Friday, October 24, 2014
"The largely frosty Force Majeure is repeatedly thawed by a sense of humor that suggests Fellini on downers—reined-in burlesque, in other words—and a philosophical interest in the role of chance, so powerful a force in life as to upset even the film’s own controlled surface (as it does in a sublimely amusing moment that fleetingly assumes the point of view of a remote-controlled flying toy at the most inopportune time). Despite the film’s overarching Scandinavian austerity—Östlund’s shots rarely move for fear of displacing the careful merging of compositional lines with the corners of the 2:35:1 frame—it’s also cinematographically in tune with its characters at pivotal moments in ways that suggest a sharp directorial sensitivity." Full piece on this Scandinavian stroke of brilliance at In Review Online.
Tuesday, October 21, 2014
Whereas Lisandro Alonso’s last two films were marked by their almost obsessive linearity, respecting in terms of screen direction the resolute trajectories of their cryptic protagonists, Jauja’s shell-shocked conquistador (Viggo Mortensen) ambles like eyes across a loaded Scrabble board. He tracks inward across the frame, cuts out to its furthest boundaries, darts left and right, picks one direction before choosing, mid-shot, to realign. That his arbitrarily-arrived-at final destination is a rock-strewn overcast vista to sharply contrast the sun-dappled, tall-grass desert that commands the film’s first half has little to do with factual geography and more to do with Mortensen’s increasingly desperate, stupefied headspace. Two things are new here in Alonso's unyielding world: a leading lonely man with palpable emotions and motivations made clear to the audience rather than willfully obfuscated, and a willingness to allow the environment to assume the interior dimensions of this character.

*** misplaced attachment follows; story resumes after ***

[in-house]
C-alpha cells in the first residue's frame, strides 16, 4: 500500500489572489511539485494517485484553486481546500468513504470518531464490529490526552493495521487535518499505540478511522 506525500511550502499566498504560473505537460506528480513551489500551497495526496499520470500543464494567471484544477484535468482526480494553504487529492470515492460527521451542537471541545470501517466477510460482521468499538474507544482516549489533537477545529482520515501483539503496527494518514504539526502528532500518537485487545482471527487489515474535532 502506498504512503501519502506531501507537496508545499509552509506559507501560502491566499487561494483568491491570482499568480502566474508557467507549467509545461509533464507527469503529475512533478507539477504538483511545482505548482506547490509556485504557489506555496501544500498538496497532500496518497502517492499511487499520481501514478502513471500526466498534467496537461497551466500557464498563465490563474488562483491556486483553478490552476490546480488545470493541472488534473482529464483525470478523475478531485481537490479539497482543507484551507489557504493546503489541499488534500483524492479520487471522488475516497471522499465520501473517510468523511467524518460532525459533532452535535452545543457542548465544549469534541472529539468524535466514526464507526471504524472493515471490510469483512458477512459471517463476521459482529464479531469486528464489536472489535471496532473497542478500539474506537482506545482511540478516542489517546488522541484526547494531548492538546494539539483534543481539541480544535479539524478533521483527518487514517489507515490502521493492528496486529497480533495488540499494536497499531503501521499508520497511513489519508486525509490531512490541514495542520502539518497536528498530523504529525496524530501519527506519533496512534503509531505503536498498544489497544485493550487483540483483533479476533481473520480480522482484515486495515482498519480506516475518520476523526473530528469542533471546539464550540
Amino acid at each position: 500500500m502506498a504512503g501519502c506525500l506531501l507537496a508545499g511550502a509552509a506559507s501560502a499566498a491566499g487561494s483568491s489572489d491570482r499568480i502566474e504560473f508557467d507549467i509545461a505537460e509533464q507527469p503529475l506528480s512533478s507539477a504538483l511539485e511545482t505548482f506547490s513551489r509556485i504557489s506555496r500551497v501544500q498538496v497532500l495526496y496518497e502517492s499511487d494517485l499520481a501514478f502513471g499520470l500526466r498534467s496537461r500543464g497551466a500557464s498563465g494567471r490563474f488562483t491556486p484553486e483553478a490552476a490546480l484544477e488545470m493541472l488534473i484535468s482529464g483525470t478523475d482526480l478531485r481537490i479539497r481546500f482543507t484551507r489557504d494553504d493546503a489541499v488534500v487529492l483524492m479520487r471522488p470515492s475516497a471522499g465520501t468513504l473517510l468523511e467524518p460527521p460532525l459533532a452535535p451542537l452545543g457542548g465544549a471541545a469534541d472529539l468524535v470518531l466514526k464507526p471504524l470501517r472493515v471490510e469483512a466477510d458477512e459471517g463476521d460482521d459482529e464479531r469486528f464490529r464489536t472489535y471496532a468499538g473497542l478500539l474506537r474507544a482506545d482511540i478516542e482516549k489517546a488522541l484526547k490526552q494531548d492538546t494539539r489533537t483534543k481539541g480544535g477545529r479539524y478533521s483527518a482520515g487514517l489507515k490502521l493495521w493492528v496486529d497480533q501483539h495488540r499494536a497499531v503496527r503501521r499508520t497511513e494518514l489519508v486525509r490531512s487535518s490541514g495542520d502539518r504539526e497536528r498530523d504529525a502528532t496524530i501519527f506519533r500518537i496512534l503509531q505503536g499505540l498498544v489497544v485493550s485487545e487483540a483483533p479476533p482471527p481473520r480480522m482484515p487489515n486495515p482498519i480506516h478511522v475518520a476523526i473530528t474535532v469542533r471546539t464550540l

Filling in for Los Muertos’ last-second dropped action figure and Liverpool’s Rosebud-esque locket keepsake is a nutcracker figurine Mortensen finds on the ground and carries with him in his travels—the third straight mundane, mass-produced object to shoulder vaguely magical energy (and, in the recent two, sentimental value) in Alonso’s films. Meaningless on their own, these trinkets appear to hold significance for the characters wielding them, functioning as portals to some alternate emotional reality—Nostalgia? Anguish? Tragedy? Bliss?—that usually goes unseen and buried beneath a stoic façade, but which finally finds diegetic representation in Jauja. It’s telling that the film’s shift into the straight-up surreal and associative (as opposed to the merely narcotized—the dreamy space in which the bulk of its narrative dwells) occurs when Mortensen’s psychological profile is at its clearest. Never quite wearing some Dumontian deadpan, he reacts, like any normal person would, with reflexive rage at an indigenous horseman firing a gun at him, or with fatigue and distress as the days wear on in his search for his daughter. Jauja presents colonial man as assertive and impulsive, yet still haunted by refracted daydreams that are complex in their specificity but outside the grip of his logical mind.